A cluttered writing space makes it difficult to concentrate on the task at hand. It also causes stress, which can have a negative impact on your work. 

As you create your space, think of ways you can keep things neat and cut down on clutter. 

  • Use storage containers to organize all of your documents and writing utensils.

  • Clean your space and discard all trash regularly. 

  • Remove anything from your desk that doesn’t foster creativity and productivity.

Additionally, your writing space should not contain anything that could draw your attention away from your work, such as a TV.

A bit of advice from Stephen King: A serious writer needs to turn inward toward their imagination, and that means the TV must go. 

4) Use Proper Lighting.

A number of studies have shown that light has a tremendous effect on physical and mental well-being, as well as productivity.

That’s why you need to have the right lighting in your writing space. 

Natural light is best, so if you can, set up your desk near a window and adjust it to ensure there’s no glare on your computer screen. 

Of course, there’s a chance that you’ll have to build your writing space in an area without windows. In that case, aim to use LED bulbs in your fixtures. 

Finally, keep in mind that you should adjust your lighting for daytime and nighttime work.

Though blue light has been found to increase alertness and focus, it can also cause eyestrain and difficulty sleeping.

If you do a lot of writing at night, try to turn off lights an hour or two before bed. Further, you can look into putting a filter on your computer screen or purchasing glasses that block out blue light.   

5) Feel Free to Decorate.

Just because your writing space should be free of clutter doesn’t mean it can’t have personality. The place where you work on your book should be a reflection of you as a person and an author.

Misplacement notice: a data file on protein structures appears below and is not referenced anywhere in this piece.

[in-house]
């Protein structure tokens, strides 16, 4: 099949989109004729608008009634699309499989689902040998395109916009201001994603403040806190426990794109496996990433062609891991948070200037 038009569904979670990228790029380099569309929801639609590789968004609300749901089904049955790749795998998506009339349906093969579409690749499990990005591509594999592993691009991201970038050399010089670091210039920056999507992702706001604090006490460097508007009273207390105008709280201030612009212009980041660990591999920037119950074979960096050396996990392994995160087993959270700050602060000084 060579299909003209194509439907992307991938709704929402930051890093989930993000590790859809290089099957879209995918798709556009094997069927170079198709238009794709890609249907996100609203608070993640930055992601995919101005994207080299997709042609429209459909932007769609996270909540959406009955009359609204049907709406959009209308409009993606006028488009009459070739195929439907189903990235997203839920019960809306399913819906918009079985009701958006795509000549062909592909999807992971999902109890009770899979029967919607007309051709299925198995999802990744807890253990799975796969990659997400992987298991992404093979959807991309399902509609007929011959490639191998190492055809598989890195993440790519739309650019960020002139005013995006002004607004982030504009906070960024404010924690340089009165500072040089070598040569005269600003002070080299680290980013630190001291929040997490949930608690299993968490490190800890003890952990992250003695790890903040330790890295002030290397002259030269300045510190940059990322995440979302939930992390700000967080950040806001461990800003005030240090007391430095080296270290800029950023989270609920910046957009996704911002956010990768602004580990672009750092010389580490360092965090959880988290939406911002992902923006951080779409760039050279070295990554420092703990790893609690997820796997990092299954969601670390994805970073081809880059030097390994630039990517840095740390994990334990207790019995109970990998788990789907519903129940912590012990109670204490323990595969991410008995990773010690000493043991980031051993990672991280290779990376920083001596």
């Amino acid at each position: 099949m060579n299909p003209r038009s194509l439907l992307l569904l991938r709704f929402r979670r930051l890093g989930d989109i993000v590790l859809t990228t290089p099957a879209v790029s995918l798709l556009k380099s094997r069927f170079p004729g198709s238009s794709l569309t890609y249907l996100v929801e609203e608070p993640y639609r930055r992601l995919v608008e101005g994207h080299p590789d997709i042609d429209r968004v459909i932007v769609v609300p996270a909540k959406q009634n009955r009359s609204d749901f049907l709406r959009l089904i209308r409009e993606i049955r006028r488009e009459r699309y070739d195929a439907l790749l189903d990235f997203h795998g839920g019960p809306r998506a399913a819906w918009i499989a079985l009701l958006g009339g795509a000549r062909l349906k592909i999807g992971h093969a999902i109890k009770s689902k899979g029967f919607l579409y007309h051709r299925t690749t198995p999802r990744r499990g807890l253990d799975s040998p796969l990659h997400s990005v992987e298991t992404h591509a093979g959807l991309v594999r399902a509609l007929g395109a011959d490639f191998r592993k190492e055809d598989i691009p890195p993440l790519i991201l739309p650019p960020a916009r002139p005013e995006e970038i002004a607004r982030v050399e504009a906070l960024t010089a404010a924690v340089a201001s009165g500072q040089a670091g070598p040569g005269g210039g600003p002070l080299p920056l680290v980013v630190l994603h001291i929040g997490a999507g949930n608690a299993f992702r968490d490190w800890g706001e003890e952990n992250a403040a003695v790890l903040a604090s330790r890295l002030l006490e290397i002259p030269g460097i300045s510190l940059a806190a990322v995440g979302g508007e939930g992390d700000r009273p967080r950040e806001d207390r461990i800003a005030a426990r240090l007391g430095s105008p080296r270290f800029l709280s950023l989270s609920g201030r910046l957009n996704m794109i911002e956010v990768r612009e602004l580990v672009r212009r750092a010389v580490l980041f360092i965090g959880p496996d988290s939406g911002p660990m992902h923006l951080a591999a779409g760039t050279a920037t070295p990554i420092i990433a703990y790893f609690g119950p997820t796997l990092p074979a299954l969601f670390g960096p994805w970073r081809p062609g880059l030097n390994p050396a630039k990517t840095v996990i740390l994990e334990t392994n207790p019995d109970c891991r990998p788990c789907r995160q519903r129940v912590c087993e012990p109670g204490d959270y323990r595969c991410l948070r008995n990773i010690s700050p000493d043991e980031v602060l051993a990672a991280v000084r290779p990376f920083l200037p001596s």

Don’t be afraid to decorate your space in a way that makes you happy.


  • Putting up quotes from those you admire

  • Adding a few plants

  • Hanging pictures and posters

  • Painting in your favorite colors

Your space is, first and foremost, a work area. But it should be one that you want to visit every day. 

6) Label It a Work-Only Zone.

It’s a message that bears repeating: Your writing space should be used only for that purpose. 

When you’re in that spot, you should be focused on crafting your book — nothing else. 

So, if you want to watch TV, take a break, or do some chores, you can certainly do so. Just leave the room so it remains a work-only zone.

Further, ask others in your household to respect your writing space and understand that when you’re in it, you’re working. 

7) Revamp It as Needed.

If your once ideal writing space has become a place you dread to go, change it up! There’s no rule that says your work area has to remain the same. 

In fact, you should revamp it if you no longer feel inspired or productive. 

Every once in a while, look around and ask yourself if the space is still supporting your efforts to produce the best work possible.

If not, make some alterations until you’re satisfied. 

How to Adjust When You’re Writing Away from Home